WEEK 9 1. basic microeconomics – products produced in fully competitive markets,

1. During this week, we examine the impact of computers on B2C markets
and B2B markets. Begin by exploring the idealized market displayed in
basic microeconomics – products produced in fully competitive markets,
all agents with perfect information, costless search, etc. If markets looked
like this, it is not clear electronic markets could provide much of in the
way of en benefits. But then we run through examples to show how
markets fail to resemble the idealized version and that opens the door to
what electronic markets might do.
2. The Smith and Brynjolfsson paper is a general (if now somewhat dated)
survey of what one might expect in B2C markets on theoretical grounds,
whether those predictions are validated and why they might not be.
Provided a product can be adequately described over the web (the
information/context problem again) B2C commerce should sharply reduce
search costs and so increase price competition and the price elasticity of
demand. On the other side is the increased uncertainty of the transaction
(will they send me the right item, does the item really look like its picture
on the web). This uncertainty opens the door for firms to gain market
advantage through brand/reputation as firms to deliver what is promised,
when it is promised, etc.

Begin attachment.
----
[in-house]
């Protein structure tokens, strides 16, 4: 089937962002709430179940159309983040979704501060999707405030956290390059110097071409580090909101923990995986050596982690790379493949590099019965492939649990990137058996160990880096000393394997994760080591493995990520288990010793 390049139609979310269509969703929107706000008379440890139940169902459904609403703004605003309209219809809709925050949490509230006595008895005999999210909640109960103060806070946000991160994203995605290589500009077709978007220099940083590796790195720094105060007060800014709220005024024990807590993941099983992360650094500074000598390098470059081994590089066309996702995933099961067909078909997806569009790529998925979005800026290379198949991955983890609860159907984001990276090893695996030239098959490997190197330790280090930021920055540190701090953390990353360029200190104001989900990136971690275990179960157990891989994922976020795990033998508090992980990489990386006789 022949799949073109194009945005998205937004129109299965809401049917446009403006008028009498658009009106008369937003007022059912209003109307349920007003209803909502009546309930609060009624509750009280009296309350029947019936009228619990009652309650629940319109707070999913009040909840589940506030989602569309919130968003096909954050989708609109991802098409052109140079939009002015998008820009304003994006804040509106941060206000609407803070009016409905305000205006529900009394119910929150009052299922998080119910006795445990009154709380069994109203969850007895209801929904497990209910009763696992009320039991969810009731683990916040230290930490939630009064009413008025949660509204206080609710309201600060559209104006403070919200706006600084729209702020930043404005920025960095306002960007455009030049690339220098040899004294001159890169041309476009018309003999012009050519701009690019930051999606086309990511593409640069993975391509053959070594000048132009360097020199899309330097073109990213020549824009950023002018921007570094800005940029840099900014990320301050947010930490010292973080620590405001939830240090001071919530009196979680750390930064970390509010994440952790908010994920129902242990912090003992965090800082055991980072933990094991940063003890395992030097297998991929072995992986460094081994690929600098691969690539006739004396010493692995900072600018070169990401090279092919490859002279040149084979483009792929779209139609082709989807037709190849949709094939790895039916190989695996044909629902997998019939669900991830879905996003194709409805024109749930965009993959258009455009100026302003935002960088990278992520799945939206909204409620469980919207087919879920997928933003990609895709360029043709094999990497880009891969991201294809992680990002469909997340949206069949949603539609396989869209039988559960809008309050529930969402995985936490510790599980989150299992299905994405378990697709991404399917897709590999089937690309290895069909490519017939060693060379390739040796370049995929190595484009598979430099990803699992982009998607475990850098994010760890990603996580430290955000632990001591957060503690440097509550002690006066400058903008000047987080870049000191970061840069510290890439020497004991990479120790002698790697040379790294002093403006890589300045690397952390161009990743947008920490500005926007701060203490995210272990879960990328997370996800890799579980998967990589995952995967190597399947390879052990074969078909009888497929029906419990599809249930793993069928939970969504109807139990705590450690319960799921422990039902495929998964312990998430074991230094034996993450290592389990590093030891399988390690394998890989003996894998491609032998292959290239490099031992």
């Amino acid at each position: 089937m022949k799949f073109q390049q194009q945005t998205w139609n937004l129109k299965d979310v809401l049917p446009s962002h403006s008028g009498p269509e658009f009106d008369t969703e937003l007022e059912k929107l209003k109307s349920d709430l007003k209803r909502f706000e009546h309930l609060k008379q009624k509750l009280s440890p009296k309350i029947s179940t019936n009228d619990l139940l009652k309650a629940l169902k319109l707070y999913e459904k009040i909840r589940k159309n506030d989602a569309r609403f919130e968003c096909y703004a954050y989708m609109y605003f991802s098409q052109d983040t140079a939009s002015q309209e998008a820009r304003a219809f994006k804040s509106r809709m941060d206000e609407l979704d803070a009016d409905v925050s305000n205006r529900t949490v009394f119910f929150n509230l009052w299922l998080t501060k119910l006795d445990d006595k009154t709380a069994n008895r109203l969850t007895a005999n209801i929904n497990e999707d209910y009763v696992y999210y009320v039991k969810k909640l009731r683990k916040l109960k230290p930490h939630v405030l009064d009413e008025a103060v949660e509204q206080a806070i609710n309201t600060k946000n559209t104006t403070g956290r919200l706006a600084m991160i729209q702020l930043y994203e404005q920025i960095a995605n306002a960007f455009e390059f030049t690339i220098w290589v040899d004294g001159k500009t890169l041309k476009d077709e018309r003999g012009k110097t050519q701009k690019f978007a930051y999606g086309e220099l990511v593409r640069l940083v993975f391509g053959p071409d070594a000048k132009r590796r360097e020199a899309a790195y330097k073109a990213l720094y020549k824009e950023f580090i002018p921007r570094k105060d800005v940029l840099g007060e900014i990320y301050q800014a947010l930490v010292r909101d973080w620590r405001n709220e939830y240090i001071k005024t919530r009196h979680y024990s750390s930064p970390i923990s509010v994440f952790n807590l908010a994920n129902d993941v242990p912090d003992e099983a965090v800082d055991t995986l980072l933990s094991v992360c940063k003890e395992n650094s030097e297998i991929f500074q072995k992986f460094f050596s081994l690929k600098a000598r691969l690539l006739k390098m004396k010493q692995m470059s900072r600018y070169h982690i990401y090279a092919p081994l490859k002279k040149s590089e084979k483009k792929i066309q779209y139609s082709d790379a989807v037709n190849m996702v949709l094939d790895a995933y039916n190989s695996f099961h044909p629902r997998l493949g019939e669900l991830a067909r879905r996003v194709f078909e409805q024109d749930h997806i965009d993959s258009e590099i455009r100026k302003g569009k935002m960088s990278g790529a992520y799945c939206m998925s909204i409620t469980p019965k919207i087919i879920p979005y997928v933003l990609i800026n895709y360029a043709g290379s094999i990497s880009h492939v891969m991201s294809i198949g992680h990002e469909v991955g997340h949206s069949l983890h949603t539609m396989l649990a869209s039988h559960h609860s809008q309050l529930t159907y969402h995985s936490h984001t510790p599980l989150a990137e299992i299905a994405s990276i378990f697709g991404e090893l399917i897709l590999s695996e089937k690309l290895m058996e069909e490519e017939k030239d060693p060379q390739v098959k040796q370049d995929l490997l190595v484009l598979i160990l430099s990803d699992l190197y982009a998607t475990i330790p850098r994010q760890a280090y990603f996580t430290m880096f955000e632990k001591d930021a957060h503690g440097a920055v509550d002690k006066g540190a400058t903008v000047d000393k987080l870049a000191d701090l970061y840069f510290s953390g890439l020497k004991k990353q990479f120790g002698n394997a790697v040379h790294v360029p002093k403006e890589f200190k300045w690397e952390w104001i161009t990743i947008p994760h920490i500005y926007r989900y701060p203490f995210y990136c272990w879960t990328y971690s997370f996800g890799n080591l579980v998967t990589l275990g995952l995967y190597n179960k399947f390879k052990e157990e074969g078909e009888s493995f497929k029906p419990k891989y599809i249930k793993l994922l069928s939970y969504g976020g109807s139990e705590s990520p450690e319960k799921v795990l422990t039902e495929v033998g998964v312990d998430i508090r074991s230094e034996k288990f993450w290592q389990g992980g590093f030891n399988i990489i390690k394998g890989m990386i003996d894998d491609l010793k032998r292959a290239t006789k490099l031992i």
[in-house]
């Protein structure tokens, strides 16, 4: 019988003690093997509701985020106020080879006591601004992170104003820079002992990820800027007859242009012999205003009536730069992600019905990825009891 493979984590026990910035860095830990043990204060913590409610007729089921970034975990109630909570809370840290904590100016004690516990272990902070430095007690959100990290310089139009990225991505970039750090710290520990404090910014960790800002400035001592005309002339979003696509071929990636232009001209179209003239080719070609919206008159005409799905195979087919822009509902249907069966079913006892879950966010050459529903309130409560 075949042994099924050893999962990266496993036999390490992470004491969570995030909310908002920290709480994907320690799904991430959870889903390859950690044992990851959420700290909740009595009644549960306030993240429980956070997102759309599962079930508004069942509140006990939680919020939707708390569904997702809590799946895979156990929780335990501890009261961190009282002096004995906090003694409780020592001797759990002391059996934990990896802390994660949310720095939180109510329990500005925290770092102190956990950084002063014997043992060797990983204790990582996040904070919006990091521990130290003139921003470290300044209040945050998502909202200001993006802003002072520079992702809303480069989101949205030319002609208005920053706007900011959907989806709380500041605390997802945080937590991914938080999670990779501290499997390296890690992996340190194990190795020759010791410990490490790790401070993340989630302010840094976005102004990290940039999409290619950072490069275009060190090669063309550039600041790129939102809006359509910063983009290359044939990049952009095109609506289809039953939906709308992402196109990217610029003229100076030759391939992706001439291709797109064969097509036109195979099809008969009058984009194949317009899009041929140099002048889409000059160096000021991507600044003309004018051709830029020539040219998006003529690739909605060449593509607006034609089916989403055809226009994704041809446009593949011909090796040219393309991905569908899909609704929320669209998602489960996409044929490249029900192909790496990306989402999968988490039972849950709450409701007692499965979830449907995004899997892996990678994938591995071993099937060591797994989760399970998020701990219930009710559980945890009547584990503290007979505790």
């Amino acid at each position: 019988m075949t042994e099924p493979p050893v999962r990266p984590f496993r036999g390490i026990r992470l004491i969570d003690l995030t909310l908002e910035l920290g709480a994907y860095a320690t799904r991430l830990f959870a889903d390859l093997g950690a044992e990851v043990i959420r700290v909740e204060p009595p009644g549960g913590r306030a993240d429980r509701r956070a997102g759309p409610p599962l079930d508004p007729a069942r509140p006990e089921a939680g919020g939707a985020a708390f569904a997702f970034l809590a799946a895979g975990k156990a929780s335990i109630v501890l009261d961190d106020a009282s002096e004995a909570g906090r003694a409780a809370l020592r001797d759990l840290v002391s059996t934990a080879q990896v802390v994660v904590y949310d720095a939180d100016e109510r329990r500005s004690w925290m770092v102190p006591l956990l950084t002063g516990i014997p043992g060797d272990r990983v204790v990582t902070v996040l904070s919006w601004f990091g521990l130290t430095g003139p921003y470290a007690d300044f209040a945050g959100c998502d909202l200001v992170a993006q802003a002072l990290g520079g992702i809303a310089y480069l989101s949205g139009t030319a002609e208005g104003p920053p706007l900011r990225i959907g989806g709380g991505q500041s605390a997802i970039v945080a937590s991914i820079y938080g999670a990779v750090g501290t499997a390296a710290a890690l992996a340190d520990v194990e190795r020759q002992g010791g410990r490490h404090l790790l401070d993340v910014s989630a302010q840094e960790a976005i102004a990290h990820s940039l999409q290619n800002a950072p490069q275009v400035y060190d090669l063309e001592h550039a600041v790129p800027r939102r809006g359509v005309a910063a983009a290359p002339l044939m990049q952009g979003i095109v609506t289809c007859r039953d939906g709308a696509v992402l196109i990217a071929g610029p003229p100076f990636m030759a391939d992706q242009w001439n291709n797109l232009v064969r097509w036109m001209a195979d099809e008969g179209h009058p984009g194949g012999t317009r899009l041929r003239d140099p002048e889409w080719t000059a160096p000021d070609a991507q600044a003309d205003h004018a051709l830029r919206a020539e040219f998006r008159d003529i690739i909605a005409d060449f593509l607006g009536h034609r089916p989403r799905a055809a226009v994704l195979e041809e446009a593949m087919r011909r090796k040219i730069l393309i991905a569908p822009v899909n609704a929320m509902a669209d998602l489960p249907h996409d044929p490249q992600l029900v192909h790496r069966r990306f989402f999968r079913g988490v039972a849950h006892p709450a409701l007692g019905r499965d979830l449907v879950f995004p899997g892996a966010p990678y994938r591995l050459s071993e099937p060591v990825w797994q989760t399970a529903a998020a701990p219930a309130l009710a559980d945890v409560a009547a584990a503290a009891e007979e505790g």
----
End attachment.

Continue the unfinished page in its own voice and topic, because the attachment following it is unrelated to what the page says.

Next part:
3. A companion piece, not listed on the syllabus, is by Glenn and Sarah
Ellison of MIT’s Department of Economics (available on their web site) in
which they explore bait and switch tactics as a way for firms to avoid
Bertrand price competition. They show how firms selling computer
memories attract customers by listing very low prices on their lowest
quality brands (as picked up through price comparison web sites) but then
use various methods to induce buyers to switch to higher priced brands
(better warranty, etc.) once they get to the web site. This paper will be
included next year.
4. The Autor paper offers interesting observations on the impact of
computerization on the labor market – i.e. the reduction in application
costs which increases the number of applicants but this may be a mixed
blessing since on the margin, new applicants are those who did not feel it
was worth their time to apply when application costs were higher (i.e. they
may be relatively poor fits).
5. What is missing from this section is a good summary paper on B2B
markets. We briefly make two points about these markets. First, they
dwarf B2C markets – Forrester Research estimates that in 2003. B2C will
total $95 B. in sales while B2B will total $2.4 Trillion in sales. (The B2B
figure presumably includes goods that are sold and resold at different
stages of production but this does not matter in describing the volume of
transactions handled on exchanges). Second, because of the
information/context problem, a B2B market cannot function without
standards so that everybody understands exactly what is being bought and
sold. How such exchanges rearrange markets depends on the nature of the
market to begin with – the number and size of buyers versus sellers, etc.